After the gruelling and intense finale of Narcos: Mexico opening season, season 2 captivates by playing strongly on the brutality of the drug war whilst also finding different ways to portray the players in the game as more than just ‘good guys’ and ‘bad guys’.
The tale continues with Walt Breslin (played by Scoot McNairy, the show’s narrator who was introduced as a special agent to the audience in the final scene of the previous season) and his crew, who are extremely angered by fellow DEA agent Kiki Camerena’s death and are now out for blood, lots of blood. After receiving permission from the US government to covertly go after the cartel for this crime, we get side A of the Narcos’ mixtape.
On side B we have Felix Gallardo (Diego Luna), the ex-cop turned marijuana kingpin, who by the end of season 1 was watching his empire fall around him driving him to make the decision to kidnap and torture Kiki Camerena, spiralling into the events of this highly anticipated new season!
The Narcos’ franchise is now in its fifth outing, and occasionally at this point in a TV series life, we can start hit stale patches. Narcos: Mexico seems to be aware of this, and while the formula this show goes for doesn’t change entirely in this entry (someone screws someone else over, someone gets killed in brutal fashion, rinse and repeat), this season’s strengths lie heavily in the portrayal of its characters.
There is a solid sense of moral uncertainty throughout season 2. The DEA agents, who we are meant to believe are attempting to end the drug war, are really more so out for revenge for the death of one of their own. At times, using the tactics of the same cartel they’re fighting in order to achieve this agenda. Scoot McNairy is a standout for this reason exactly. The brashness of Walt Breslin that he brings makes the audience understand the desire he has to bring his version of justice to those who have wronged him.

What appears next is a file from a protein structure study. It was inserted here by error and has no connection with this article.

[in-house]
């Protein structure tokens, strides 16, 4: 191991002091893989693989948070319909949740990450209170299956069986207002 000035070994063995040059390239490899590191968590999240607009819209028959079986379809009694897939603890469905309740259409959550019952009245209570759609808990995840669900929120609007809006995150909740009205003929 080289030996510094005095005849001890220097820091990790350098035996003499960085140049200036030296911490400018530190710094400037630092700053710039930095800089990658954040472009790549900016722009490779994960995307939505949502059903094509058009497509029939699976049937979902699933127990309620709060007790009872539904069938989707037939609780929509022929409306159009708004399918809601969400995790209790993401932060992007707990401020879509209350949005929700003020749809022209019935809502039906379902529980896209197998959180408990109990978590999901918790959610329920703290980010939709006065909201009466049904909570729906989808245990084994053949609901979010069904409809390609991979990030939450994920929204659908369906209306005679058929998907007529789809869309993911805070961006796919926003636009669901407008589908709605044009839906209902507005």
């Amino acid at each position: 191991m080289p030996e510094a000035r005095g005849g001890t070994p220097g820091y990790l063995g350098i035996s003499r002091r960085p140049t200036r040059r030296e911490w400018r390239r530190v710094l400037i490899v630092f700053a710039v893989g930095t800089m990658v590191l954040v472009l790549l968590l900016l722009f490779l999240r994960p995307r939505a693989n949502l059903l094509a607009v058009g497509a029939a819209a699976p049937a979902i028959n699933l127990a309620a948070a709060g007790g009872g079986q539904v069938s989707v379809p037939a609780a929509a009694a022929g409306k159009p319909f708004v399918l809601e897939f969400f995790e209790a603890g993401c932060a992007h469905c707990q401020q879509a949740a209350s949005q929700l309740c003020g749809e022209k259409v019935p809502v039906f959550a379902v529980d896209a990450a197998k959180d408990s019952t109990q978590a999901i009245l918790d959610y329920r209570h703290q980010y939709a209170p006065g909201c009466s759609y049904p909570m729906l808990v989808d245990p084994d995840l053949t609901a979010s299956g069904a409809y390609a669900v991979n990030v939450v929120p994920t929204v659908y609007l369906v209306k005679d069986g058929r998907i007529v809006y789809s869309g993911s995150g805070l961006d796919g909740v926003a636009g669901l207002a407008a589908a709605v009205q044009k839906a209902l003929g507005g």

Felix Gallardo (Luna) spends his time working his way back to the top of the cartel game, this time during a people’s revolution in Mexico that threatens to remove those in power who have been protecting Gallardo all along. The show allows great insight into the government corruptions (i.e. rigging Mexico’s first 2 party election) and how instrumental it was in allowing the drug war to continue.
Right from the first episode, we are transported to all the ‘plazas’ throughout Mexico, taking us to fantastic location after location. The show’s style and cinematography are immersive and it’s style and aesthetic adds to the gritty and dark tones that comes with a drug underworld.
Narcos is well known for its brutal violence, and there are no exceptions this time around. In fact, it doubles down on showing the grim executions and torture. The other well-known staples of the show are sprinkled throughout, lots of sex and lots of drugs. The familiarity this season brings will surely keep already invested fans into the franchise happy.
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